Suffice it to say that when Samantha Taylor started her role as CMO of Sunwing last March, what she walked into was the polar opposite of the relaxing tropical vacations for which the company is renowned.
The COVID-19 outbreak almost immediately brought a halt to all but the most essential travel, with countries soon shutting their borders and long-planned excursions postponed or cancelled entirely.
For Taylor, who joined Sunwing from the retail sector as CMO of Indigo Books & Music, what followed was less an exercise in brand-building than a mission to completely rethink the customer experience her new employer would have to offer.
“You don’t get the chance very often where the jets are off and you can say, ‘How are we doing things today, and how can we do better, or reset this experience?” Taylor told 360 Magazine. “We looked at it as a once-in-a-lifetime opportunity.”
Late last month, Sunwing offered a first look at how Taylor and her team have pursued that opportunity with what it described as “re-platform” of its flagship web site. This includes a Vacation Finder designed to help sun-seekers find the vacation that’s right for them based on their preferred dates, inclusions, facilities, destinations and budget.
The site also includes a more comprehensive Sunwing Account Profile, where customers can view and manage their upcoming trips, upgrades and preferences to enjoy a seamless booking experience from start to finish. Next month, the company will launch a reimagined app which customers can use throughout their trip, from boarding a plane to checking into their hotel rooms.
Taylor said the CX strategy is not simply to provide more digital options to its customers, but to showcase its strengths as a vertically integrated company. In other words, one of Sunwing’s points of differentiations is that it not only owns the planes you take to a vacation, but it also runs its own destination management company and a chain of hotel properties.
“In a post-COVID environment, having everything covered by a single company — we wanted to look at how we could translate that into an experience where they really feel that difference, and that sense of reassurance,” she said.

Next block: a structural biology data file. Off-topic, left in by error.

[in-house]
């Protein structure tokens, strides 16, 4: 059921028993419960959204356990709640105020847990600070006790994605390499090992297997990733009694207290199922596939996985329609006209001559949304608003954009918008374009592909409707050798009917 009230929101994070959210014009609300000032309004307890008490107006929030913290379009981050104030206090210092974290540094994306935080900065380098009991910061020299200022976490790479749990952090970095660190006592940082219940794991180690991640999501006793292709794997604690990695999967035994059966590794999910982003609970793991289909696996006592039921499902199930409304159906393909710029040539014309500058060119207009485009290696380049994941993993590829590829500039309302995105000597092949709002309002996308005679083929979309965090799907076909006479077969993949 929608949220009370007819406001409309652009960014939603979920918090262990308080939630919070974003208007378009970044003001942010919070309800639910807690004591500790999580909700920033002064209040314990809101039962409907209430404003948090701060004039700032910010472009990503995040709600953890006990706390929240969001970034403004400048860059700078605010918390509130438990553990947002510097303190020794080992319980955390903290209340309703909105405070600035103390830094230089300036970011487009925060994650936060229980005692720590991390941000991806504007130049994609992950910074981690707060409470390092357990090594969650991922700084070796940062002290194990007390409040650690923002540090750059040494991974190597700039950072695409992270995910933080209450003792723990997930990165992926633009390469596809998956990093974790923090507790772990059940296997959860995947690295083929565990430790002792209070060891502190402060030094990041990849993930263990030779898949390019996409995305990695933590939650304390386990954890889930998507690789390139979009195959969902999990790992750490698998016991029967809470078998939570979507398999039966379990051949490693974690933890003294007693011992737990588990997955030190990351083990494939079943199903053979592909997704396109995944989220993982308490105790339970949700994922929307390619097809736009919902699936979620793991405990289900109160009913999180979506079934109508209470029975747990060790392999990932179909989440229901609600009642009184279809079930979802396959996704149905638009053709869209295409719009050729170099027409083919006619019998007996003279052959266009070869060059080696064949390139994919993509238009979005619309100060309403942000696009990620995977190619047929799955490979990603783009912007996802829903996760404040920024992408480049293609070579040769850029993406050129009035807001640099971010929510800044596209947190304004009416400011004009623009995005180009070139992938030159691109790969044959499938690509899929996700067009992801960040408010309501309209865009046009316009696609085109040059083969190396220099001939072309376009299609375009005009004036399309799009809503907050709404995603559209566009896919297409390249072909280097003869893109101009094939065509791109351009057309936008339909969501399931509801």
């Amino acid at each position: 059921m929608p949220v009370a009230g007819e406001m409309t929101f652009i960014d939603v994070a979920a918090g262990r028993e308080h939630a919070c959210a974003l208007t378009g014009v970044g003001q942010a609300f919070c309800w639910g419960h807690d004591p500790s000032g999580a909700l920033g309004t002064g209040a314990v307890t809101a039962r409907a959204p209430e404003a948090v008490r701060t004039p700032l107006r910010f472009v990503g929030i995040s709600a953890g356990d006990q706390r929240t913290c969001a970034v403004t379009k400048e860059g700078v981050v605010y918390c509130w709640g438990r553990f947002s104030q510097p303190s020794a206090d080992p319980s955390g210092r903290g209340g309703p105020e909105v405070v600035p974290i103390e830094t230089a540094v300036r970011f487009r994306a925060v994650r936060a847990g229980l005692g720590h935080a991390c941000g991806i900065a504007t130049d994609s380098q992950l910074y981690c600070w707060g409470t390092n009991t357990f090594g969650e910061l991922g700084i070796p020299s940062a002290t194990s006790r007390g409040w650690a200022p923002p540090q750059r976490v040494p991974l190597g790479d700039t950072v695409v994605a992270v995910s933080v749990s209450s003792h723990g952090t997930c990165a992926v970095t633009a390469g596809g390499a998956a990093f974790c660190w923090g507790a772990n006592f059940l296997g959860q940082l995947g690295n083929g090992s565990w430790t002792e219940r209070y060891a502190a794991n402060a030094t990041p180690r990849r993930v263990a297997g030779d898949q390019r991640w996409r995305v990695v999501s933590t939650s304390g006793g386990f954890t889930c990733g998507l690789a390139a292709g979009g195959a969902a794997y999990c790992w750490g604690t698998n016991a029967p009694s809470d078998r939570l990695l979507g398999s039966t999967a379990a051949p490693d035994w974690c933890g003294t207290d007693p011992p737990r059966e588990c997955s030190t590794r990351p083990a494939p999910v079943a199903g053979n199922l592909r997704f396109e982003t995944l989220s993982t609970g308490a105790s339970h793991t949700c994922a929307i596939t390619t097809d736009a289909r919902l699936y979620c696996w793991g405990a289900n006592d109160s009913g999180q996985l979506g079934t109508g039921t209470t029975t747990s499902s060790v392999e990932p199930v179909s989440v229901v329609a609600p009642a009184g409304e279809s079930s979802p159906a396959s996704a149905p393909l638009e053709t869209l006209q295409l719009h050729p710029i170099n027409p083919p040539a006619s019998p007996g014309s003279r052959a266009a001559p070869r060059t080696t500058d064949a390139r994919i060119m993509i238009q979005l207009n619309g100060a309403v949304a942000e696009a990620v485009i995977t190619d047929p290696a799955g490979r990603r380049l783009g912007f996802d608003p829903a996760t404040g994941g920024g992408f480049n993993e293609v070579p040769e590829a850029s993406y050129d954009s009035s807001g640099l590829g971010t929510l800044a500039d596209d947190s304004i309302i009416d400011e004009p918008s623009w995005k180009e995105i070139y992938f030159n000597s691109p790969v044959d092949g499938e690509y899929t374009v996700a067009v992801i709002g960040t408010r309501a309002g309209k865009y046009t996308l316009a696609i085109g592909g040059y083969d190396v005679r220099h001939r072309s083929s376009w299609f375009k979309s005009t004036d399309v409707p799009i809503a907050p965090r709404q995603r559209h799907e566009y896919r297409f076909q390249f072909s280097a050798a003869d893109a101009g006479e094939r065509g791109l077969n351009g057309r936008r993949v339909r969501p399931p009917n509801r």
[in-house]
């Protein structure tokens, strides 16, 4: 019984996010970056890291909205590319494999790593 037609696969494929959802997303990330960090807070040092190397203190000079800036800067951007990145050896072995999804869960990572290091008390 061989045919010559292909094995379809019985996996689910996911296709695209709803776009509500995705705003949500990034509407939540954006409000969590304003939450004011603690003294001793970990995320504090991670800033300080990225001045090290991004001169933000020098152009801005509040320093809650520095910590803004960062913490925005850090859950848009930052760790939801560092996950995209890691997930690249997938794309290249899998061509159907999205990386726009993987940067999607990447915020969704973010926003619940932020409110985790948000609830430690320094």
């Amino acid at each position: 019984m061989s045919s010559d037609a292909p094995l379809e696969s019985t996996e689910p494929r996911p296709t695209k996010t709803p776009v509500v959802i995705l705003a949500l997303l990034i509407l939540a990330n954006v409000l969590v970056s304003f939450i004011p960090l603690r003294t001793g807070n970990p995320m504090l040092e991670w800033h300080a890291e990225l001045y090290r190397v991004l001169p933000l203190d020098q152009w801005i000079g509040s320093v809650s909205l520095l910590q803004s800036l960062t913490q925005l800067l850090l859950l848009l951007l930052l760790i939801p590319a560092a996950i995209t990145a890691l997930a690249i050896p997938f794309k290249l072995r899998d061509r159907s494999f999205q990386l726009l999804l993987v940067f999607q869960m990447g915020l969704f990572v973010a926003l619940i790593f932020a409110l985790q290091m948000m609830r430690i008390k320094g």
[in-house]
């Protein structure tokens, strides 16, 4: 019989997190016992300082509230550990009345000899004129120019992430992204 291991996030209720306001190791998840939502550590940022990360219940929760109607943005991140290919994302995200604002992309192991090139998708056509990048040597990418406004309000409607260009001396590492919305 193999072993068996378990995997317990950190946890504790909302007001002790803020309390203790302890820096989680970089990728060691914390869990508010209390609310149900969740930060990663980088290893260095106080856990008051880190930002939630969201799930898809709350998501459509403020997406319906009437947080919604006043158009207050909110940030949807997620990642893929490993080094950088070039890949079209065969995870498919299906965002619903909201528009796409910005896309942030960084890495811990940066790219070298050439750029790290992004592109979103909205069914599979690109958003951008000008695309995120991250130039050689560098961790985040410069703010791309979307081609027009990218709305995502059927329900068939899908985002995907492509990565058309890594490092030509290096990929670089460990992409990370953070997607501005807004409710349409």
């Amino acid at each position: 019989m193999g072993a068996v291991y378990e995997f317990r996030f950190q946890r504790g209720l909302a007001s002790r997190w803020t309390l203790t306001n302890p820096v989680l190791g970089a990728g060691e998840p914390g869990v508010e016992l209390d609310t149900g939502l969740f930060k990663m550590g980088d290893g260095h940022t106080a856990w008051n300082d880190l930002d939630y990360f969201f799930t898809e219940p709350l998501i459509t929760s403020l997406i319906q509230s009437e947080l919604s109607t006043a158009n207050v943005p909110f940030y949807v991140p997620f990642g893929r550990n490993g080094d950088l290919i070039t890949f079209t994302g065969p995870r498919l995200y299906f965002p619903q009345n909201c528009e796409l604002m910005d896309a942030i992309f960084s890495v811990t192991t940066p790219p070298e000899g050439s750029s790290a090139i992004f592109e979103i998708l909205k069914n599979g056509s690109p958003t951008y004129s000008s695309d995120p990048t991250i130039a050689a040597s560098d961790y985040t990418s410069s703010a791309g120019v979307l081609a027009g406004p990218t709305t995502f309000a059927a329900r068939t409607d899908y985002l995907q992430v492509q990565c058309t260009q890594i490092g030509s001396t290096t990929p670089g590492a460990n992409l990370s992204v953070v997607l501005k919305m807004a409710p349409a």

Where Customers Navigate
Getting to this point required a considerable journey mapping exercise, but also first-hand conversations with customers through focus groups to clarify needs and rank priorities. This helped because, as with any tweaks to a web site, she said there was plenty of input from functions across sales, marketing and beyond about what should be on the home page.
“When we heat mapped it and went through the data, though, no matter how a customer navigated through our site, they only wanted to come to three different places,” she said. “So part of the process was removing the other voices from the table so that the only voice was the one that matters, which is the customer.”
Sunwing is also rethinking its CX at a time when the nature of its key customer base may be undergoing a shift. As Taylor pointed out, the families who traditionally would have booked a vacation might want to wait until children can be vaccinated against COVID-19. Over the past winter, there was a noticeable rise in younger customers, as well as seniors.
“We have to be sensitive to who will put their hand up and dip their toe back in the water to travel again,” she said. “I do think, overall, what we’re going to see is a return of our existing customers. I don’t think you come out of the pandemic and say, ‘I’m going to roll the dice and try a whole new airline.’”
Staying Grounded (In Humanity)
That said, Taylor is also mindful about striking the right balance between proactively marketing to its most loyal customers vs. seeming opportunistic or desperate.
“How we approach everything is if a customer is willing to come into our sphere — if they are looking for a vacation — then we want to show them all the options to them,” she said. “It’s also about being responsible as members of the Canadian team to not go out and purchase media and suggest anything that is not within public health recommendations.”
Taylor said she also wants to ensure that increased use of digital tools doesn’t detract from the human element that is often deeply embedded within the tourism sector.
“I like to say ‘high tech, high touch’ — for those who want to self-serve and the ease and convenience, these tools are there as a complement,” she said. “But we are a people business. We help people experience their travel dreams and it’s people moving people. If you have questions while you’re in a destination and want to chat with your local rep, it’s not a bot that’s answering you. It’s an actual Sunwing rep who can have someone at our hotel in 30 minutes if that’s necessary.”
As the re-plaformed site and app are rolled out, Taylor said engagement metrics will inform a lot of her thinking on whether Sunwing’s CX is where it needs to be. This not only includes how often they use the app while travelling and a post-trip survey that gets sent out, but whether customers keep the app on their phone. Traditionally, she said, customers don’t give travel apps that coveted smartphone real estate for long.
The other important principle, she added, is to prepare to keep changing, regardless of how entrenched previous tourism practices and processes at Sunwing had become.
“We often say to the team that this is a startup,” she said. “Anything that happened pre-COVID doesn’t really matter now.”
Shane Schick tells stories that help people innovate, and to manage the change innovation brings. He is the former Editor-in-Chief of Marketing magazine and has also been Vice-President, Content & Community (Editor-in-Chief), at IT World Canada, a technology columnist with the Globe and Mail and Yahoo Canada and is the founding editor of ITBusiness.ca. Shane has been recognized for journalistic excellence by the Canadian Advanced Technology Alliance and the Canadian Online Publishing Awards.